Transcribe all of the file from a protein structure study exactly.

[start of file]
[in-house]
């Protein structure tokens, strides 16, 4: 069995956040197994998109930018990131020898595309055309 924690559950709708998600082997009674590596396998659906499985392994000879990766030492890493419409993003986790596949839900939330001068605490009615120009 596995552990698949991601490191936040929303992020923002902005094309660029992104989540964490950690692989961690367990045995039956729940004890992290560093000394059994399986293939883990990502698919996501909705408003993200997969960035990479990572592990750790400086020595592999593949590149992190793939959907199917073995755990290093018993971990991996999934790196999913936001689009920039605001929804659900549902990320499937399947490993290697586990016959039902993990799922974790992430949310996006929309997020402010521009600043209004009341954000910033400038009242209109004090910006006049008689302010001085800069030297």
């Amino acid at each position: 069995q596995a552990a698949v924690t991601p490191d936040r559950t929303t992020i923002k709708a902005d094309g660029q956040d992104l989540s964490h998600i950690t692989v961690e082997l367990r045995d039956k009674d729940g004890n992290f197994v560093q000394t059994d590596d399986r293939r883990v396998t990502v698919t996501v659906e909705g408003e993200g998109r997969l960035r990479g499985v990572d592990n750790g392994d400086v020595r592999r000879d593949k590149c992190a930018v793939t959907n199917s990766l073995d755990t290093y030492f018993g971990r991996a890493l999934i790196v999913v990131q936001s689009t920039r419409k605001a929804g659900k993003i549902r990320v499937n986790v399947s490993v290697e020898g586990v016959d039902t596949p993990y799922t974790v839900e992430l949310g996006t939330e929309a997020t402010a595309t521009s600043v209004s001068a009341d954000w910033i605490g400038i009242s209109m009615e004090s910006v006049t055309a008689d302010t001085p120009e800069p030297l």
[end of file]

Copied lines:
[in-house]
């Protein structure tokens, strides 16, 4: 069995956040197994998109930018990131020898595309055309 924690559950709708998600082997009674590596396998659906499985392994000879990766030492890493419409993003986790596949839900939330001068605490009615120009 596995552990698949991601490191936040929303992020923002902005094309660029992104989540964490950690692989961690367990045995039956729940004890992290560093000394059994399986293939883990990502698919996501909705408003993200997969960035990479990572592990750790400086020595592999593949590149992190793939959907199917073995755990290093018993971990991996999934790196999913936001689009920039605001929804659900549902990320499937399947490993290697586990016959039902993990799922974790992430949310996006929309997020402010521009600043209004009341954000910033400038009242209109004090910006006049008689302010001085800069030297």
């Amino acid at each position: 069995q596995a552990a698949v924690t991601p490191d936040r559950t929303t992020i923002k709708a902005d094309g660029q956040d992104l989540s964490h998600i950690t692989v961690e082997l367990r045995d039956k009674d729940g004890n992290f197994v560093q000394t059994d590596d399986r293939r883990v396998t990502v698919t996501v659906e909705g408003e993200g998109r997969l960035r990479g499985v990572d592990n750790g392994d400086v020595r592999r000879d593949k590149c992190a930018v793939t959907n199917s990766l073995d755990t290093y030492f018993g971990r991996a890493l999934i790196v999913v990131q936001s689009t920039r419409k605001a929804g659900k993003i549902r990320v499937n986790v399947s490993v290697e020898g586990v016959d039902t596949p993990y799922t974790v839900e992430l949310g996006t939330e929309a997020t402010a595309t521009s600043v209004s001068a009341d954000w910033i605490g400038i009242s209109m009615e004090s910006v006049t055309a008689d302010t001085p120009e800069p030297l």